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Carangids (Black Pomfret)

Jacks, scads, trevallies, queenfishes, runners, amberjacks, pilotfishes, pampanos and etc. are the members of the Carangidae family. The family members are made up of many highly variable body shape fish species. The carangids are distinguished from all other similar families in having the first 2 anal fin spines detached from rest of fin. These spines are sometimes partially or completely embedded in large adults of several genera, especially Seriola, Alectis, and Caranx and can only be found by dissection. Most species have spiny scutes along lateral line.

The carangids are marine fishes found in the Atlantic, Indian and Pacific oceans. Their habitats and behaviour are highly variable. Most of them are schooling species. Most species are fast swimming predators that hunt at or near the surface, mostly in oceanic waters, and often far offshore. Some root in sand for invertebrates and fishes.

There are altogether 30 genera and 147 species in the Carangidae family worldwide. There are 19 genera and about 61 species found in Malaysia.

The family has four subfamilies, Caranginae consist of a mixtures of 20 genera and 104 species like the threadfishes, trevallies, scads, horse mackerels, moonfishes, black pomfret, and etc. Naucratinae consist of 5 genera and 13 species also with many mixtures. Trachinotinae consist of 2 genera and 21 species of mostly pompanos. Scomberoidinae consist of 3 genera and 10 species of queenfishes (leatherjackets).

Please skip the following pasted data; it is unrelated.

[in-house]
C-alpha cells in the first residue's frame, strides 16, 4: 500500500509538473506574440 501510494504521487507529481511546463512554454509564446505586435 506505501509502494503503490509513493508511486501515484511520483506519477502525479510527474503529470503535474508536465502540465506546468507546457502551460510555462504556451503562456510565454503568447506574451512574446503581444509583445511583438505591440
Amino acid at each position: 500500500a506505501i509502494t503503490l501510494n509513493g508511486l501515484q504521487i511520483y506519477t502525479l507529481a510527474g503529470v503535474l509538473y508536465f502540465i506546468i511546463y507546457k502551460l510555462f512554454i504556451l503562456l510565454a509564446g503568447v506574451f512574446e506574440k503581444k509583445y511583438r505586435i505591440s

The black pomfret shown here is one of the Caranginae subfamily members.

Scientific Name: Parastromateus niger  (Bloch, 1795)
Common Name: Black Pomfret
Mandarin Name | 鱼类中文名: 黑鲳 (Hēi chāng)
Local Malay Name: Ikan Bawal Hitam
Thai Name | ชื่อสามัญภาษาไทย: ปลาจะละเม็ดดำ (Plā calamĕd dả)
Local Hokkien: Orr Cheoh
Local Cantonese: Hak Chong
Main Identification Features: Body deep, rhomboidal, strongly compressed. Body dark brown or black uniformly.
Size: Maximum total length 75 cm, commonly to 30 cm.
Habitat and Ecology: Soft bottoms, usually 15 to 40 m depth. Often occurs in large schools. Generally found near the bottom during the day, rising to near the surface at night. Swims on its side near the surface. Feeds on Bacillariophyceae, fish eggs and larvae, crustaceans, and all sorts of zooplankton.